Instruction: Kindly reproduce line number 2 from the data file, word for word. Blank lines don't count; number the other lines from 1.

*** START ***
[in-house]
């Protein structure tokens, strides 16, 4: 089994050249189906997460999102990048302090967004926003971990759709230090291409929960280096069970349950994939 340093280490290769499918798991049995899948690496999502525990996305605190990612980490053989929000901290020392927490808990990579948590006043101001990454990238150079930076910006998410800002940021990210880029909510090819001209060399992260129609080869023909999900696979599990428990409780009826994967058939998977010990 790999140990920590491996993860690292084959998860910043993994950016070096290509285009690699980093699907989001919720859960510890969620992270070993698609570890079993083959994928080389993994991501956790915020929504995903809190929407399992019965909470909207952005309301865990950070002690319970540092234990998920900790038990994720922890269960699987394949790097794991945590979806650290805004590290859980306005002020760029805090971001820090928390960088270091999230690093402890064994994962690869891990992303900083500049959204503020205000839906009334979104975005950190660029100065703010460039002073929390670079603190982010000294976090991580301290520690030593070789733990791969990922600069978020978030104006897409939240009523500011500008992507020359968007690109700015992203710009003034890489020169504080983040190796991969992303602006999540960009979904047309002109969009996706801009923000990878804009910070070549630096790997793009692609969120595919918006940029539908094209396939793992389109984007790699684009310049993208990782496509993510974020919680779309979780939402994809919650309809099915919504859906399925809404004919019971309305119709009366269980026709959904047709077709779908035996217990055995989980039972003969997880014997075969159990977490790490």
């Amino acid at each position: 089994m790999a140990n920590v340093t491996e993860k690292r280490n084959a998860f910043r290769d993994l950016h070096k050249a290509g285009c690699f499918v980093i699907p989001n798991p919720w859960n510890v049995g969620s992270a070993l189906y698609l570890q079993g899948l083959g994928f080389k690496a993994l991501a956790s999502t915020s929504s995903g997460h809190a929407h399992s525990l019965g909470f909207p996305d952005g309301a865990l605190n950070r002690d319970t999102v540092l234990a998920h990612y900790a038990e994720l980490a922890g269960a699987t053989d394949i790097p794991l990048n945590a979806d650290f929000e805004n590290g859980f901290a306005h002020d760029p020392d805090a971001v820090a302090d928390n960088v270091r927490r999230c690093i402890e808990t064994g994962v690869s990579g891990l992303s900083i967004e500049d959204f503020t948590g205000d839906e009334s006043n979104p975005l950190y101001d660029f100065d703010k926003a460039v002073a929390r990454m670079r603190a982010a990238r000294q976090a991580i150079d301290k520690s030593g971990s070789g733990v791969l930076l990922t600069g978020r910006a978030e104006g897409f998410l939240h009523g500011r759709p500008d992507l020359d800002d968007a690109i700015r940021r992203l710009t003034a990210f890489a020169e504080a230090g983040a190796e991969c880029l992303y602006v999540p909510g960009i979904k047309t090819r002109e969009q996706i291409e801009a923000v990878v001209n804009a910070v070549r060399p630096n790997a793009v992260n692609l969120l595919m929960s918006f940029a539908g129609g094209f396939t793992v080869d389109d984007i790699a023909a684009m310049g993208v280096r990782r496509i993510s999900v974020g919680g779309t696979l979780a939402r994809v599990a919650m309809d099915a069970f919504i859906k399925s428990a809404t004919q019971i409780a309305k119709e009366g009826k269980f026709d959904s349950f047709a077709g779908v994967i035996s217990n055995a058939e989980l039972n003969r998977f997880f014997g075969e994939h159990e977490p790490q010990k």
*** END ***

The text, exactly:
């Protein structure tokens, strides 16, 4: 089994050249189906997460999102990048302090967004926003971990759709230090291409929960280096069970349950994939 340093280490290769499918798991049995899948690496999502525990996305605190990612980490053989929000901290020392927490808990990579948590006043101001990454990238150079930076910006998410800002940021990210880029909510090819001209060399992260129609080869023909999900696979599990428990409780009826994967058939998977010990 790999140990920590491996993860690292084959998860910043993994950016070096290509285009690699980093699907989001919720859960510890969620992270070993698609570890079993083959994928080389993994991501956790915020929504995903809190929407399992019965909470909207952005309301865990950070002690319970540092234990998920900790038990994720922890269960699987394949790097794991945590979806650290805004590290859980306005002020760029805090971001820090928390960088270091999230690093402890064994994962690869891990992303900083500049959204503020205000839906009334979104975005950190660029100065703010460039002073929390670079603190982010000294976090991580301290520690030593070789733990791969990922600069978020978030104006897409939240009523500011500008992507020359968007690109700015992203710009003034890489020169504080983040190796991969992303602006999540960009979904047309002109969009996706801009923000990878804009910070070549630096790997793009692609969120595919918006940029539908094209396939793992389109984007790699684009310049993208990782496509993510974020919680779309979780939402994809919650309809099915919504859906399925809404004919019971309305119709009366269980026709959904047709077709779908035996217990055995989980039972003969997880014997075969159990977490790490």